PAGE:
Finally, I’m telling this story because part of this tale is the inherent belief that anyone can learn math. I would have never launched this business if I didn’t wholeheartedly believe that fact. Once you can accept that truism, you can address the real factor that negatively impacts most folks preparing for math tests: math anxiety. Recognizing that much of the obstruction in mathematics is caused from negative emotions helps students understand that the task at hand is doable. The barricade is a mirage, and with the right tutelage and learning tools, success is inevitable.

EP 131: Top Online SAT Courses Compared

According to the College Board, the organization responsible for the creation of the SAT, nearly 1.36 million students took the SAT in 2016. This number is staggering considering the fact that 2.2 million graduating seniors in 2016 enrolled in colleges or universities around the country. That means that nearly 62% of college bound students are taking the SAT to gain admission to higher education. The SAT is not the only game in town; students have the option of also taking the ACT, a standardized test with equal weight in the college admissions process. But as the College Board revamped the format of the SAT in 2016 while simultaneously collaborating with Khan Academy to offer free test prep, students have been flocking back to the SAT.

In the last year, I have signed up and taken both official tests. I have documented my experiences on my YouTube channel, providing score reveals for the SAT and the ACT. The primary purpose of taking these tests was to compare and analyze the math portions of the exams. Although I received perfect scores on both exams for the math portions, I did find that I liked the SAT math better. Although the questions can be longer and wordier, I felt the layout of the test and clarity of the questions were superior. I also like that they have now included a no calculator section, giving an edge to those folks who have developed a steadfast mental math ability over the years.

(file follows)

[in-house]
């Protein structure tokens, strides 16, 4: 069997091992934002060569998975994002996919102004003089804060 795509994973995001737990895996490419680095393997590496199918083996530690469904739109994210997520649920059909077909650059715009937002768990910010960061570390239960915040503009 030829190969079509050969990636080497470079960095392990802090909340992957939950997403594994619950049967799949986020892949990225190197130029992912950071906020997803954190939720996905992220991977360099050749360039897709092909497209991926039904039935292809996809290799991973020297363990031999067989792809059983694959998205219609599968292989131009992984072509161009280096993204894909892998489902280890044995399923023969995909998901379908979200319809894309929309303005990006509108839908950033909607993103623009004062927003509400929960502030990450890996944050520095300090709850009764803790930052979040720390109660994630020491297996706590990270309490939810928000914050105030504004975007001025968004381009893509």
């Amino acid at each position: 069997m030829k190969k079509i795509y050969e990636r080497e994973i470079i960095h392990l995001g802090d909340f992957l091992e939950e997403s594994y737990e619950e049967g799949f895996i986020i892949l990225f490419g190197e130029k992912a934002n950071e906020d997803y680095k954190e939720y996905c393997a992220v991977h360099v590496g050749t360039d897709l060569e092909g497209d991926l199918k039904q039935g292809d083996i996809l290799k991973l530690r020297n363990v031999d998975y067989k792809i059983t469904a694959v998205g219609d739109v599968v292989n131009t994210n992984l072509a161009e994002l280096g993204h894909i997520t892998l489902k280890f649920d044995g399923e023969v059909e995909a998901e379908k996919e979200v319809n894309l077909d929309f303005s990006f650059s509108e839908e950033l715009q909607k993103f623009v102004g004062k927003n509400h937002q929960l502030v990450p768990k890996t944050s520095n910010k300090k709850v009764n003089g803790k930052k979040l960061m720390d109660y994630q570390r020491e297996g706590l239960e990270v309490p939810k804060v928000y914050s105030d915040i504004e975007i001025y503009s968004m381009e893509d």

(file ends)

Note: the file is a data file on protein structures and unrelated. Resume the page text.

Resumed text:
When it comes to preparing for the SAT, there are innumerable options. Students can sign up for classes, private tutoring, and online curriculums. When choosing affordable options, the online curriculums are certainly the best. But how is a student or parent to choose from all of the existing programs and video courses? Since I am in the industry of creating video courses myself, I decided to share the results of my research. While it is true that I also have a math course for the SAT, I will not be discussing my course in this article. Instead, I will only be comparing and analyzing the available courses from larger companies in the test prep world. Without further ado, here is my ranking of the available resources.